This is continuation of our last post.
Fine-Tuning Your Portfolio
Once you’ve made the big decision as to what your stock/bond allocation should be, it’s time to do your fine-tuning.
Just as stocks and bonds tend to poorly correlate, different kinds of stocks and different kinds of bonds similarly have limited correlation. That’s especially true on the stock side of the portfolio. Smart investors will make sure to have both domestic and foreign stocks, stocks in both large companies and small companies, and both value and growth stocks. Growth stocks are stocks in fast-moving companies in fast-moving industries, such as technology. Value stocks are stocks in companies that have less growth potential, but you may be able to get their stock on the cheap, at times making them better investments than growth stocks.
Just as you get more bang for your buck but also more bounce, with stocks versus bonds, you also get more potential return and additional risk, with small-company stocks over large-company stocks. Although international stocks aren’t any more volatile than U.S. stocks, per se, differences in exchange rates can make them much more volatile to U.S. investors. The greater your tolerance for risk, the more small-company stocks and more international stocks you might want to incorporate.
Once your portfolio grows, and you have all the broad asset classes covered, you might consider branching out into narrower (but not too narrow) kinds of investments. Possibilities would include high-yield bonds, small international company stocks, commodities and certain industry sectors of the economy, especially those that tend to have limited correlation to the market at large, such as real estate and energy.
The Mechanics of Investing
It is very hard to achieve good diversification, the kind described above, by investing in individual securities. “Unless you have a ton of money, it is impossible to own a sufficient number of stocks so as to be diversified across the board…domestic and international, companies of different sizes, and different industries. Owning mutual funds or exchange-traded funds makes achieving good diversification much easier,” says advisor Peters.
Exchange-traded funds (ETFs), are akin to index mutual funds, but they trade like stocks. You’ll pay a commission to buy an ETF, so mutual funds generally will make more sense if you are contributing regular small amounts to your account. When picking a mutual fund or ETF, you not only want to find one that represents a certain broad asset class (such as large American stocks, for example), but you want one with reasonable expenses and a solid management team.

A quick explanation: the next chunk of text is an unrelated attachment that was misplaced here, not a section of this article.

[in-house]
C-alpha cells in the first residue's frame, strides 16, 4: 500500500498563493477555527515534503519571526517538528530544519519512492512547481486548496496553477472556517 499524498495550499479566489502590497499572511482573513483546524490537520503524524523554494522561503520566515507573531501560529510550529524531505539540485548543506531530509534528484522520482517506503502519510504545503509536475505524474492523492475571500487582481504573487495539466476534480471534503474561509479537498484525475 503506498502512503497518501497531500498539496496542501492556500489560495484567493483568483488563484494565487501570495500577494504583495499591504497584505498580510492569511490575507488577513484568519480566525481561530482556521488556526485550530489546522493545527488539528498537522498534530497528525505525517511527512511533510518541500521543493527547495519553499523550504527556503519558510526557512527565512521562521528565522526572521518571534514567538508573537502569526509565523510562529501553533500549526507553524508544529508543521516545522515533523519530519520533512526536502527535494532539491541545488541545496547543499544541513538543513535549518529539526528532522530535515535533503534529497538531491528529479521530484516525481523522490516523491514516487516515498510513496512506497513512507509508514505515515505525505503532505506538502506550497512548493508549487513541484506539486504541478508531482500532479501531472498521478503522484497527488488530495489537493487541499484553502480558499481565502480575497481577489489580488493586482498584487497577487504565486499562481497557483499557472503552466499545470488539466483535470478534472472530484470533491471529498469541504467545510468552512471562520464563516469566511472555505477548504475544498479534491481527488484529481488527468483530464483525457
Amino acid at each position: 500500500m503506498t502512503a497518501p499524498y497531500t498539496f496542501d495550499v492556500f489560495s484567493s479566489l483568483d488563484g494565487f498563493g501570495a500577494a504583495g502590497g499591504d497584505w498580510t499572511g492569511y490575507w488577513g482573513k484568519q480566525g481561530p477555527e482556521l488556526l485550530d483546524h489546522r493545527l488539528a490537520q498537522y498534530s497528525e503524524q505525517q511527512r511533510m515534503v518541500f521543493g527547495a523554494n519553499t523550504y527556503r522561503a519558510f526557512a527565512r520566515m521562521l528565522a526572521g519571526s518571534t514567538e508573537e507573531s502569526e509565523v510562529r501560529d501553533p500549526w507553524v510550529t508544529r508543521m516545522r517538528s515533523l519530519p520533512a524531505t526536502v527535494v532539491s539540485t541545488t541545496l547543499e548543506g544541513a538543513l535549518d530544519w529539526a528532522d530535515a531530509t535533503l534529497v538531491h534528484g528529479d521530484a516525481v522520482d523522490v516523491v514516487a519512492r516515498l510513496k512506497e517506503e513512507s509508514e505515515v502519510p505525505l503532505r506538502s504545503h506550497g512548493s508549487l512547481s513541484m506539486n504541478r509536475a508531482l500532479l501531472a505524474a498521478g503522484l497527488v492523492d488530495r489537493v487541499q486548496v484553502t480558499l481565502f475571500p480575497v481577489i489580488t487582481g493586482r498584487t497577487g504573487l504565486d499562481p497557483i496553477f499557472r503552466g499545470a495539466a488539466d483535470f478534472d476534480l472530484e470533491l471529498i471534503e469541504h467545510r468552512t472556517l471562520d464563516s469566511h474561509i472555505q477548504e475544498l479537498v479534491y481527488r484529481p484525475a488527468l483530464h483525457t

One caveat: Pay little attention to which asset class happens to have run away in the past months. The vast majority of investors make the mistake of pouring money into “hot” sectors, and then selling off when those sectors cool. They are continually buying high and selling low…exactly the opposite of what you should do!
“Pick an allocation and stick with it,” says Johnson. “Don’t forget your goals. Don’t panic and sell when the market drops. To reap the maximum rewards from the markets, you need to ride out the lows and wait for your day to come.” She also cautions against market timing. “The best time to invest is always right now,” she says. “Lots of people sit on the sidelines, keeping their money in cash, waiting for the right moment to buy. That’s a mistake. You stand to lose more than you stand to gain.”
Johnson points out that idle cash loses money to inflation. Any money you won’t need for the long-haul is best invested.
Keeping An Eye on World Affairs
When things get out of whack, you’ll need to rebalance and get back to your original allocation. Most financial experts recommend that you look over your portfolio either once a year or once every year and a half.
If the urge strikes you to shuffle things around much more often than that, resist! “Buy and hold investors tend to be the most successful investors over the long run,” asserts Johnson.